Gwynedd residents are set to be hit with a 9.54 per cent rise in council tax to plug a £98m budget gap as Cabinet members consider a final report on the county’s draft budget for 2024/25.

A report to be put before members on Tuesday, outlines a recommended rise in council tax of 9.54 per cent, a figure which would bring an extra £8m into Cyngor Gwynedd’s coffers compared to last year.

It comes against a backdrop of a two per cent uplift in Welsh Government funding – well below the Wales average.

The report said that setting the council tax level “is a key decision for Full Council members to make” at a meeting scheduled for 7 March.

“The key to this is achieving an appropriate balance between the need to spend on services for the most vulnerable in our society, and the tax increase that is suitable to be levied on the residents of Gwynedd,” the report said.

“This year, it is recommended that the tax be raised by 9.54 per cent for 2024/25.

“That would generate £98m of tax (compared to £90m in 2023/24).

“That would equate to a Council Tax increase of £152.89 for a Band D property, or £2.94 a week.”

The report said that “the proposal to raise the tax by 9.54 per cent is consistent with the situation across north Wales”, despite Gwynedd seeing an average rise of less than four per cent in the past eight years.

“The level that has had to be raised has varied annually, largely to reflect the gap that existed as a result of the Welsh Government grant settlement,” the report added.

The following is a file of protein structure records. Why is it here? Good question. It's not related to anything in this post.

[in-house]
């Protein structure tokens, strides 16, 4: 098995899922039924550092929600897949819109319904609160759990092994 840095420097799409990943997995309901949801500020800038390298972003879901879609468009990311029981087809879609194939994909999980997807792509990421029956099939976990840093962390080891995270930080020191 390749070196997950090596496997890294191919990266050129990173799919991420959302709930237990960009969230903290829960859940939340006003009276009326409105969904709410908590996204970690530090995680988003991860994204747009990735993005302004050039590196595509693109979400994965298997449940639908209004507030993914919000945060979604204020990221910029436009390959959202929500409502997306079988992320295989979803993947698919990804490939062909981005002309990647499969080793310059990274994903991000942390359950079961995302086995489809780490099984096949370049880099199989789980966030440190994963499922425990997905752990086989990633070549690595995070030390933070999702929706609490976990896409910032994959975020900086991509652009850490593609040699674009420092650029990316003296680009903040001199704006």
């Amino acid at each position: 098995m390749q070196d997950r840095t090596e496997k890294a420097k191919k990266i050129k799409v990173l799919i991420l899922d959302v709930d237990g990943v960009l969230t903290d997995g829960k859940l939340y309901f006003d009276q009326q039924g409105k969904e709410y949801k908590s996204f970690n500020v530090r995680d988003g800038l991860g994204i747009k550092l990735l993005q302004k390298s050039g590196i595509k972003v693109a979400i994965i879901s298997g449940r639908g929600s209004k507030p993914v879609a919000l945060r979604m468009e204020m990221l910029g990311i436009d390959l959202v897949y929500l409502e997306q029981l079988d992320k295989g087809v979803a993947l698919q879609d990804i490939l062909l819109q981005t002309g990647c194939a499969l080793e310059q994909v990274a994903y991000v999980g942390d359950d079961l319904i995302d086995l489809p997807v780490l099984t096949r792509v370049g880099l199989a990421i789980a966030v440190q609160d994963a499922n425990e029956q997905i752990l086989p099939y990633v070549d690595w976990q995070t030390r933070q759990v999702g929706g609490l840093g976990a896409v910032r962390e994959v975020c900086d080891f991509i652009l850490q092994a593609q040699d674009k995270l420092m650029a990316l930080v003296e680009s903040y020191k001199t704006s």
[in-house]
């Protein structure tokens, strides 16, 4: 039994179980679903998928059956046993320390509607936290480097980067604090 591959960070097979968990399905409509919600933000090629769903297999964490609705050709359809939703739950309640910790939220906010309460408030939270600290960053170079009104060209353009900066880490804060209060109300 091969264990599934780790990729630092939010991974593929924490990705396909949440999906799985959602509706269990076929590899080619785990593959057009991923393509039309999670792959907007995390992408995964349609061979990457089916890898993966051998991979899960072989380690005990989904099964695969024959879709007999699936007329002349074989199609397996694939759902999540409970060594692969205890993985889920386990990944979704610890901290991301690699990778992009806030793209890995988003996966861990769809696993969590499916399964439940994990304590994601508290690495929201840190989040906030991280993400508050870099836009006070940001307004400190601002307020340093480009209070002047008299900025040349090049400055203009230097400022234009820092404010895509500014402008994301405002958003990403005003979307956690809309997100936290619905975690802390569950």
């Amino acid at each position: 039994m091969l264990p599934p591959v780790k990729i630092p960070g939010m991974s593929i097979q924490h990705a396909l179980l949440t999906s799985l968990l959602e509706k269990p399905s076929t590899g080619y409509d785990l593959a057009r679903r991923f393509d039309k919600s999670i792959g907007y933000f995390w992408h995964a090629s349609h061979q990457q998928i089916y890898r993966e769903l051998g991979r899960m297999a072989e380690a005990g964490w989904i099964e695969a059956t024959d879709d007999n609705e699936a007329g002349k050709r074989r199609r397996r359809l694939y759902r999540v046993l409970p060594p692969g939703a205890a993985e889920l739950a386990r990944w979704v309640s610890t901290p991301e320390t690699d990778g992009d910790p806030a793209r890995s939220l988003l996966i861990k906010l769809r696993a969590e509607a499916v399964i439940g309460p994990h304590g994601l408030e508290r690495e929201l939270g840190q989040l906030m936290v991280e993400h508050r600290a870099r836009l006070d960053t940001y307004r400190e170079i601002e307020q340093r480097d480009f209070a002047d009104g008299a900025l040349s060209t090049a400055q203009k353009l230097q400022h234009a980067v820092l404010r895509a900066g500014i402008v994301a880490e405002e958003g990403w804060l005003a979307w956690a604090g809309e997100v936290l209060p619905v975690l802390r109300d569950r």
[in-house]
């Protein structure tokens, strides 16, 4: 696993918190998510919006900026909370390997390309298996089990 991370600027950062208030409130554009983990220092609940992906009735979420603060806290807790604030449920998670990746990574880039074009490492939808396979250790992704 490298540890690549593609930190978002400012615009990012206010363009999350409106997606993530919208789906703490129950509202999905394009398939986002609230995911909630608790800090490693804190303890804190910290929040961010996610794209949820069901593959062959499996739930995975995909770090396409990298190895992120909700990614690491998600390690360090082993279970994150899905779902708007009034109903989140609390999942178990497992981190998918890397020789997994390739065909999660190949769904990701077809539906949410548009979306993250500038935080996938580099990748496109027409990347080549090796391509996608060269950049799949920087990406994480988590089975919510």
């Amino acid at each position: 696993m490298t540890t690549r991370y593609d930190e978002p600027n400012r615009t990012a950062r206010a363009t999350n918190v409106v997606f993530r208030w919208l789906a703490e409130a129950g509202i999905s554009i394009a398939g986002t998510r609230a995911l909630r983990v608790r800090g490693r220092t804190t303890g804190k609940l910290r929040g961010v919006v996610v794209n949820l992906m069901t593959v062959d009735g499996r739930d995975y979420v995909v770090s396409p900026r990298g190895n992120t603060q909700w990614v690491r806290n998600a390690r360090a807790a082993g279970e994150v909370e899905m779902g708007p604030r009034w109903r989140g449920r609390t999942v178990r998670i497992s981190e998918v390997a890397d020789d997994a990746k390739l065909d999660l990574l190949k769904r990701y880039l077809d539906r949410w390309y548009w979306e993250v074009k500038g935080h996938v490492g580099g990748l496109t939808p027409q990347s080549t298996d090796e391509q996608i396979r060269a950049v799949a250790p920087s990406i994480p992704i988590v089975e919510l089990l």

“The choice between maintaining services and taxation remains a difficult one, of course, and it is up to all members to take stock and arrive at the balance that they consider appropriate.

“It is seen in this report that demand pressures on services, as well as inflationary pressures indicate that a combination of Council Tax increases and the introduction of a new programme of savings and cuts must be considered if a balanced budget is to be set for 2024/25.

“If Council members wanted a less than 9.54 per cent increase in the level of tax, then fewer permanent resources would have to be committed to deal with the pressures on services, there would be a need to find further savings and cuts, or a combination of both.”

Council leader Dyfrig Siencyn said: “We have been warning the Government for a long time that a lack of money year on year is putting services for local people at risk.

“I’m gravely concerned that things have reached a tipping point and we no longer have an option but to cut services and increase council tax.

“For years, we have been making every effort to shield the most vulnerable in society from the negative impact of the shrinking budgets we receive from the Government.

“Despite the dire financial situation we find ourselves in again this year, we are determined to continue to protect essential services, such as those for vulnerable children and education.”

The final council tax rise will be decided upon by full council at a meeting on 7 March.